“It is no surprise that companies which actively promote and advance women to the highest levels of management and leadership tend to have more engaged boards with a greater diversity of talent. Women’s Month serves as a reminder of the urgency for closing gender imbalances in the workplace throughout SA. Despite broad acknowledgement that gender and diversity issues should be addressed, there is a lack of clarity as to what steps should be taken to effect lasting change in this regard,” notes Tshesane.

SA does not yet legally require the disclosure of gender pay gaps, but reporting on this issue is an opportunity for companies to demonstrate tangible actions relating to their commitments to diversity, equality and inclusion, according to PwC.

Speaking at the commemoration of the 64th anniversary of Women’s Day on Sunday, president Cyril Ramaphosa said there is so much more to be done to resolve gender inequality issues in SA.

“Women still face discrimination, harassment and violence, and bear the greatest brunt of poverty. If we are to truly realise the promise of our constitution, we have to tackle the economic and financial exclusion that makes women more vulnerable to abuse and violence.”

The president noted that a number of commitments under the United Nation’s Generation Equality Campaign will be given effect through the National Strategic Plan.

“Firstly, we are going to drive women’s economic inclusion through public procurement. We have set the target of ensuring at least 40% of goods and services procured by public entities are sourced from women-owned businesses,” noted Ramaphosa.

Government will also scale up support for women-owned SMMEs and for women who work in the informal sector or are unemployed.

Mireille Umuhoza, COO of Afri Ride.
Mireille Umuhoza, COO of Afri Ride.

“The technology sector is the third most sexist industry maintaining a gender pay gap, wherein women earn about 23% to 25% less than their male counterparts,” says Mireille Umuhoza, COO of Afri Ride.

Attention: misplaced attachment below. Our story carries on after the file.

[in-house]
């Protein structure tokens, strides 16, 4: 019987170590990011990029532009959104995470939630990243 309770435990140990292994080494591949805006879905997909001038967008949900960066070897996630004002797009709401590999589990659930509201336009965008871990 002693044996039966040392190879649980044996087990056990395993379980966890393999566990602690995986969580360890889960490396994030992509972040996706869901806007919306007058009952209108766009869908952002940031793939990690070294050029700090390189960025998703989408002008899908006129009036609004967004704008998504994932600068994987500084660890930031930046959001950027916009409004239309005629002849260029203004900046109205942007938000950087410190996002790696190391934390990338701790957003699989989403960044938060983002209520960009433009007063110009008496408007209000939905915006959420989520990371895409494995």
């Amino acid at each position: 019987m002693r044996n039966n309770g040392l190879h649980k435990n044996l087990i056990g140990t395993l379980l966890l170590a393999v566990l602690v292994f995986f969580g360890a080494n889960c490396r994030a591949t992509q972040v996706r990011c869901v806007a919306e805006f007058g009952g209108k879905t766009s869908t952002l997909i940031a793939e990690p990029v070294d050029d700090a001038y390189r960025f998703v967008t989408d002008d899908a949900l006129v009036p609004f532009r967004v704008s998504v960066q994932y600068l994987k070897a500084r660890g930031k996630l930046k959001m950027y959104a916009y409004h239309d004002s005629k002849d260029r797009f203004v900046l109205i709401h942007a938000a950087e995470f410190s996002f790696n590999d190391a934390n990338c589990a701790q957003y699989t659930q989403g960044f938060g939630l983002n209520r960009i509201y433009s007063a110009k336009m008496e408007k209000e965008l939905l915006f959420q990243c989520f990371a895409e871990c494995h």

“However, I believe the gap will be narrowed within the next three to five years. This is taking into consideration the continuous increase in women in the tech industry, the labour laws that protect whistle-blowers and the frequency of conversations being held in workplaces and social media about the gender pay gap.”

Umuhoza believes ICT executives have an important role to play in refraining from traditional mind-sets when hiring and paying employees their salaries’ worth. “The gatekeeping of positions, especially high positions in technology companies, should be called out. Companies should actively play a part in this reform by disclosing how they decide on salaries paid to their employees and what factors are used to determine their different salaries.”

Moira de Roche, non-executive director of the Institute of Information Technology Professionals South Africa and chairperson of IFIP International Professional Practice Partnership, says while there is underrepresentation of senior women in the ICT sector, “I don’t believe there is an IT company or IT manager in SA who would discriminate against women, particularly if you consider that there is an IT skills shortage in the industry, that most companies are actively trying to employ more women in IT, and that all reputable companies have pay gradings and pay scales in place to determine what people are paid at what level.”